The length of mobile phone contracts is increasing, with 36 month repayments now offered by O2, Vodafone, Tesco Mobile and Sky Mobile.
But are there any hidden costs associated with the benefits of spreading the repayments? What else should you consider when entering into a longer contract? We looked at the terms and conditions and analysed the pricing to find out if these long term contracts are cost effective.
When you enter into a phone contract, you're actually being charge for two separate things. One repayment is for the phone, and the other is the airtime - the package of calls, texts and data.
Ofcom has banned providers from bundling contract payments for a phone and airtime that is longer than 24 months, but a 36 month contract for just the phone is allowed.
This means that when you see 36 month contracts advertised, it's just for the repayment of the phone. After 24 months, you would need to renew your airtime contract or find a new deal, either with the same provider or elsewhere.
We compared the cost of 12, 24 and 36 month contracts from the providers that offer them to see if there's a premium attached.
Both the 12 and 24 month contracts for the iPhone 13 with O2 involve a total outlay of £741.12 for the device. The 36 month contract option is just a tiny bit more expensive, at £741.36.
The total cost of the iPhone 13 on Vodafone's 36 month contract is exactly the same if you opt for a 12 or 24 month contract instead of 36 months. In each case the total cost for the device here is £821 - though that's noticeably more expensive than O2.
It's a similar story with Tesco Mobile, where you'll pay £827.64 for the iPhone 13 in total, whether you opt for the 12, 18, 24 or 30 month contract instead of 36.
Sky is a bit different, offering it's Sky Swap deals that allow you to choose when to 'swap' your phone for a new model at the end of the initial period. However, you still need to pay off the remaining cost of the initial handset when you do so, and there will be a cost associated with the new phone.
For example, if you choose to swap your phone after 12 months you'll still need to continue repaying it for an additional 12 months (effectively a 24 month contract on the handset). Choosing to swap after 24 months involves an additional 12 months repayment (effectively a 36 month contract).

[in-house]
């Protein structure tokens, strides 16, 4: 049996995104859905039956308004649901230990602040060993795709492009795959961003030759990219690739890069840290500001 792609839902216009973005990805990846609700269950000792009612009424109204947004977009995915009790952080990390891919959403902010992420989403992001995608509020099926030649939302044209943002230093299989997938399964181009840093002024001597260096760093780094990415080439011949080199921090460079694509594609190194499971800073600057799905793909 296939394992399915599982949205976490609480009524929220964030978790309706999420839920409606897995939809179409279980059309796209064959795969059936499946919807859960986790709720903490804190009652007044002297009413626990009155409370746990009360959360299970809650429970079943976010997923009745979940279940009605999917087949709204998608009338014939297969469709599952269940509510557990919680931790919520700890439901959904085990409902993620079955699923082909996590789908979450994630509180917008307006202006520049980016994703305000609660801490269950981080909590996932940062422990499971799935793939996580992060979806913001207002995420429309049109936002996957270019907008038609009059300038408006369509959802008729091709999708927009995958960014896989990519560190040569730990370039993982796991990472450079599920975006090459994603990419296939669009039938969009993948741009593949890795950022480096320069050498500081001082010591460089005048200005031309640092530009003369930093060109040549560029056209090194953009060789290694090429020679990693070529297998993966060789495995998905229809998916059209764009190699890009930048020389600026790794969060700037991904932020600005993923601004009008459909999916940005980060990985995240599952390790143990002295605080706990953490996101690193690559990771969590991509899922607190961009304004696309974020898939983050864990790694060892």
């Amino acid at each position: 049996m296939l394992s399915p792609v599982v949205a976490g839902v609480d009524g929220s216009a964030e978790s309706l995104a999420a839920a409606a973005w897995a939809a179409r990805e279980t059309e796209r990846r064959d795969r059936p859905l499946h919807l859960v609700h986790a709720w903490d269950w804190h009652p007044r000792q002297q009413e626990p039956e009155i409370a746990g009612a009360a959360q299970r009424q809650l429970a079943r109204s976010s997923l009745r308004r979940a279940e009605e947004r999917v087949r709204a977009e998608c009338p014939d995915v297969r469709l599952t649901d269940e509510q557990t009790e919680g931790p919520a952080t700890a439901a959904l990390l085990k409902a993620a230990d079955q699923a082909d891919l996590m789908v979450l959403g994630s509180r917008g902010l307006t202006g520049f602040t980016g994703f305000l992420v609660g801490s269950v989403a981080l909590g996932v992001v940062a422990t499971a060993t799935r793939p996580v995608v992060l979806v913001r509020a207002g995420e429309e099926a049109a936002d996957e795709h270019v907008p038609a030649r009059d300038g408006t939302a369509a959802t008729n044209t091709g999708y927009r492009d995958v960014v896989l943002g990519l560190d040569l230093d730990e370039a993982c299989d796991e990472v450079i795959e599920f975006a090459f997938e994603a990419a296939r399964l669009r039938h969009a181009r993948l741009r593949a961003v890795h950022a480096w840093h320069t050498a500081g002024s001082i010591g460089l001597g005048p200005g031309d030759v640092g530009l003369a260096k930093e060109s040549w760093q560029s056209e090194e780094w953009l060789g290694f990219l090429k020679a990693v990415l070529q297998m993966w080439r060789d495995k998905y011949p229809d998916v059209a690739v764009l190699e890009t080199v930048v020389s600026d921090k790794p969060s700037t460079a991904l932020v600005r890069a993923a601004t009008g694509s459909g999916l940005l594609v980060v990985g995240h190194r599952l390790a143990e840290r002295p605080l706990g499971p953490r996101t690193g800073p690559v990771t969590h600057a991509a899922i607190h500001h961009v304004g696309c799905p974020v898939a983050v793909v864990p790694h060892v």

The handset cost is about the same in each case (£832 in total), but it's important to make sure you know how much you're paying each month if you decide to swap in a new phone.
So while there may not be a significant premium involved in the cost of the handset if you choose the spread the repayments over a longer period, it's still important to shop around. These examples show how the handset itself can ultimately cost a fair bit more depending on the provider, and there are other things to weigh up if you're considering a long-term deal.
The benefits of 36 month contracts are largely about spreading the cost.
There are several drawbacks to 36 month contracts for consumers, which are advantageous to the mobile provider as they have you committed for three years.
But perhaps the biggest drawback in the current market is that you're more susceptible to inflation. A 36 month contract could cost significantly more per month by the final month than the first, given you could go through a series of price rises over the contract period.
This year, the price of O2 contracts are increasing by 11.7% (Retail Price Index inflation rate 7.8% plus 3.9% extra), Vodafone is increasing by 9.3% (Consumer Price Index inflation rate 5.4% plus 3.9% extra. So customers on 36 month contracts with these providers could face multiple years of these large increases in price.Currently, Sky does not raise prices mid-contract, but it offers no guarantee this will always be the case. Tesco has a price freeze guarantee, in which the monthly cost of your contract remains the same for its duration.
When considering buying a new phone, it's important to shop around for different deals being offered by providers.
Instead of tying yourself down to a lengthy 36 month contract, if you are able to, consider purchasing a phone outright. An iPhone 13 is available from retailers such as Argos, Curry's and Carphone Warehouse for £729, which could be significantly cheaper than the cost of the phone you're repaying on a contract.
Being able to shop freely for a Sim deal with any provider is also a huge benefit. You could make significant savings, both with a Sim-only plan from the same provider, or with a rival. And if you opt for a rolling monthly contract you're inflation proof, and can swap around as your needs change.
For more advice about reducing mobile phone costs or making the most of your current contract: